Diseases, Conditions, Syndromes

Hyperphosphatemic familial tumoral calcinosis complicated by pica

A 5-year-old girl presented with a gradually enlarging hard lump over the extensor surface of her left elbow (figure 1A). Phosphate level was elevated at 2.69 mmol/L (normal 0.9–1.8) with an inappropriately low fractional excretion of urinary phosphate of 3.7% (normal >15%). Hyperphosphataemic familial tumorous calcinosis (HFTC) was diagnosed with a genetic homozygous mutation in N-acetylgalactosaminyltransferase-3 (GALNT3) identified.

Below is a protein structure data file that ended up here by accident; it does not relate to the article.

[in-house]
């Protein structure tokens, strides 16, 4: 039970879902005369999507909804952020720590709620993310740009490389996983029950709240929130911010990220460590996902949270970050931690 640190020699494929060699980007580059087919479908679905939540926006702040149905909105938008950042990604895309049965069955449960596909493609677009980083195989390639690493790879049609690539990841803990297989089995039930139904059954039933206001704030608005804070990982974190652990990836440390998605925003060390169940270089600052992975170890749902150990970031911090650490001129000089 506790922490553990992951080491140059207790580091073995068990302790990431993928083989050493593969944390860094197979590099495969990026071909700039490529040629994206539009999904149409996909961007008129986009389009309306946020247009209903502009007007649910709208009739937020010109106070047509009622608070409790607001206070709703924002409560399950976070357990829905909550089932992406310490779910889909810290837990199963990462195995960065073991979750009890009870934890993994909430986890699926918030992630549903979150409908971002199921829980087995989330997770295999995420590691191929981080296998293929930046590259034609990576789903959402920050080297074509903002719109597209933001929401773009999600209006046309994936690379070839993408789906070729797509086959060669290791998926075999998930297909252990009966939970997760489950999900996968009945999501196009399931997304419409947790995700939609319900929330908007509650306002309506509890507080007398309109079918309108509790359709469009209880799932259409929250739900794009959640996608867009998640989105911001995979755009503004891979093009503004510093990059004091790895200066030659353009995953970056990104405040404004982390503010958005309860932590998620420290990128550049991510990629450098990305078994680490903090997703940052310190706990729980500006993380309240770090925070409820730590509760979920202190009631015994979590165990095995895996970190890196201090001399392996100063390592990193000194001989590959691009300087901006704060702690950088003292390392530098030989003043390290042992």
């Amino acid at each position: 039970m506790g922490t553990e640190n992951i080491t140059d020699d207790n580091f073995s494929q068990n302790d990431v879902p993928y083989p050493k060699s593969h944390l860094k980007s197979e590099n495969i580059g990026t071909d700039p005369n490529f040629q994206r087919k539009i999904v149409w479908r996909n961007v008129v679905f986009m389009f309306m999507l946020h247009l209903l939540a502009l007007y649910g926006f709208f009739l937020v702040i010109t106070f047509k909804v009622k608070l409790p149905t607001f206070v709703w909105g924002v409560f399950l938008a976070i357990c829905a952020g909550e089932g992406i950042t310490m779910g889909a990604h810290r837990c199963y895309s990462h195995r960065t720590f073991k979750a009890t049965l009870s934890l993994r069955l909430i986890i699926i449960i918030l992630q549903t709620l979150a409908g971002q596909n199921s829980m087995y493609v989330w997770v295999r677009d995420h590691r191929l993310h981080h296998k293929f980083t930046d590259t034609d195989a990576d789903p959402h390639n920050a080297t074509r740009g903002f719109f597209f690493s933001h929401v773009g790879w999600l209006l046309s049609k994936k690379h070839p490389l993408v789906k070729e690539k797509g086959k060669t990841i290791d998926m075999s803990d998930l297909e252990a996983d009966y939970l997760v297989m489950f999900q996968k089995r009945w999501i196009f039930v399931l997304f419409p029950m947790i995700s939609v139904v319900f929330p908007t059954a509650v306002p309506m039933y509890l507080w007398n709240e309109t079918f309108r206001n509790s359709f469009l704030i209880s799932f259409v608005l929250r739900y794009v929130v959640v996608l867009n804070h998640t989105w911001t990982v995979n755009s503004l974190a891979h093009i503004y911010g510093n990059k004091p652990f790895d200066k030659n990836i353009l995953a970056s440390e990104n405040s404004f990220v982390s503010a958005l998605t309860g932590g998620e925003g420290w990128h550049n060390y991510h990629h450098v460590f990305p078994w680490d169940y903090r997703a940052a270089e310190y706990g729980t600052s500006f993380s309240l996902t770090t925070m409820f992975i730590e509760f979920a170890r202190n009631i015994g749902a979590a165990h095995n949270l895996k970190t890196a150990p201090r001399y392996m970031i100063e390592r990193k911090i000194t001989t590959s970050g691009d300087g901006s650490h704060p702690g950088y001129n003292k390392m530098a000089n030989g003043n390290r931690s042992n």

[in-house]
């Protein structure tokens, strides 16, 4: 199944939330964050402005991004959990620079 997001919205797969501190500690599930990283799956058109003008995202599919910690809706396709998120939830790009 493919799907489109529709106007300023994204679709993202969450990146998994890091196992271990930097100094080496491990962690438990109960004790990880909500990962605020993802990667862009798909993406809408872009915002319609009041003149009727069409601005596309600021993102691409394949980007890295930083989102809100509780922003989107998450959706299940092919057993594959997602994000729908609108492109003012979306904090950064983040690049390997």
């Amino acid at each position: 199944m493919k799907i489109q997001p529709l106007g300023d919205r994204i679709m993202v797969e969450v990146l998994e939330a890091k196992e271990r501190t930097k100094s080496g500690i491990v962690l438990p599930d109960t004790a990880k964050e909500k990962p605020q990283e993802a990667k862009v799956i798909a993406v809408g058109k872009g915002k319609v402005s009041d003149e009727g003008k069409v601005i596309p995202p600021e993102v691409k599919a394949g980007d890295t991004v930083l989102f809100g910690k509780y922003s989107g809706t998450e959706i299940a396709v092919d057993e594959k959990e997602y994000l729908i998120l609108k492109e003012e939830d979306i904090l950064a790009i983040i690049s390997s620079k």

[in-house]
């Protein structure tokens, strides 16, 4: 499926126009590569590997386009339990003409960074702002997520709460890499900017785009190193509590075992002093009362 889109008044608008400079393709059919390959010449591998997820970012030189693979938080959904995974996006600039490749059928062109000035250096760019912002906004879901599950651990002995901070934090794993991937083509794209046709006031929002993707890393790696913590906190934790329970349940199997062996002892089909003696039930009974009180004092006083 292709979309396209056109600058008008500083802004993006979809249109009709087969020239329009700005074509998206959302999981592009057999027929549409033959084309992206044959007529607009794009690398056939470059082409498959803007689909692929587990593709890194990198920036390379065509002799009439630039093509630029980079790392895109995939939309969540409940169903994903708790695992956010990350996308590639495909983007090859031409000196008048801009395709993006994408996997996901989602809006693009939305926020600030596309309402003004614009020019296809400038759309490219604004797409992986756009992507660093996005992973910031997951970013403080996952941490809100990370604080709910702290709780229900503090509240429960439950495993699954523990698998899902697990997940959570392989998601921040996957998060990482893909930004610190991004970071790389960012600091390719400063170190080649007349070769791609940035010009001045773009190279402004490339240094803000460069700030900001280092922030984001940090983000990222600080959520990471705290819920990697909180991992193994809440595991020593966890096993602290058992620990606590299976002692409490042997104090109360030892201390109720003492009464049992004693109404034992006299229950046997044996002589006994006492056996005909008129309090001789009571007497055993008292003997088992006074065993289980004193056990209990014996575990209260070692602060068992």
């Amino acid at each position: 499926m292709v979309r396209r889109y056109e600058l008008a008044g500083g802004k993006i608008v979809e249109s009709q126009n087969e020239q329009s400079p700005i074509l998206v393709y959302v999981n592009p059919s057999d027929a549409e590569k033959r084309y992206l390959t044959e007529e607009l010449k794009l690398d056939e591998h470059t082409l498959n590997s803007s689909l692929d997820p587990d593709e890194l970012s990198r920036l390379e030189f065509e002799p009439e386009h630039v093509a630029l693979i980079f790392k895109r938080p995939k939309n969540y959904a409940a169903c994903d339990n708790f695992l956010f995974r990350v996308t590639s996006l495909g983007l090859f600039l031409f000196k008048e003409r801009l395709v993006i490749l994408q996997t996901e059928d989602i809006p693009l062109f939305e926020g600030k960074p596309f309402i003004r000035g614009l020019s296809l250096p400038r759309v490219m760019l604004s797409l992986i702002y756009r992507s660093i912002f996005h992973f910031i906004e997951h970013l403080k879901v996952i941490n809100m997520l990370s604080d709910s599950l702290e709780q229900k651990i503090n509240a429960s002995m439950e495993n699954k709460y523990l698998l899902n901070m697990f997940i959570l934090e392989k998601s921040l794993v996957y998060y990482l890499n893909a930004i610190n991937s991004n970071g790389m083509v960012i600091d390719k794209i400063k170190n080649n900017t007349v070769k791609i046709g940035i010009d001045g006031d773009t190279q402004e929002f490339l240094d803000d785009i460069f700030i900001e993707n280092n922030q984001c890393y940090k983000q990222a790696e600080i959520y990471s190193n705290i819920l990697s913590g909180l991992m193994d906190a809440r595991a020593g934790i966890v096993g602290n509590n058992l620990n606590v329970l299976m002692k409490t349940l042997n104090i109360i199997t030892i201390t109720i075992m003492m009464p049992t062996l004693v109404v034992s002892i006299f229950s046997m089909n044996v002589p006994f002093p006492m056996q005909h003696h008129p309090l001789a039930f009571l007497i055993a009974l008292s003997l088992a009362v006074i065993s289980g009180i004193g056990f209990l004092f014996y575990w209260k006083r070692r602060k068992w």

HFTC results from increased renal resorption of phosphate. Excess phosphate deposits into soft tissue with calcium. Autosomal recessive mutations in fibroblast growth factor 23 (FGF23), GALNT3 or Klotho lead to reduced levels of FGF23, an important phosphate regulator.1 The aim of treatment is to control plasma phosphate with a low-phosphate diet and calcium-free phosphate binders.

Over the next few years, the bony lumps increased due to difficulties in achieving low phosphate intake and compounded by significant pica. When bored or stressed, she would pick at and ingest…

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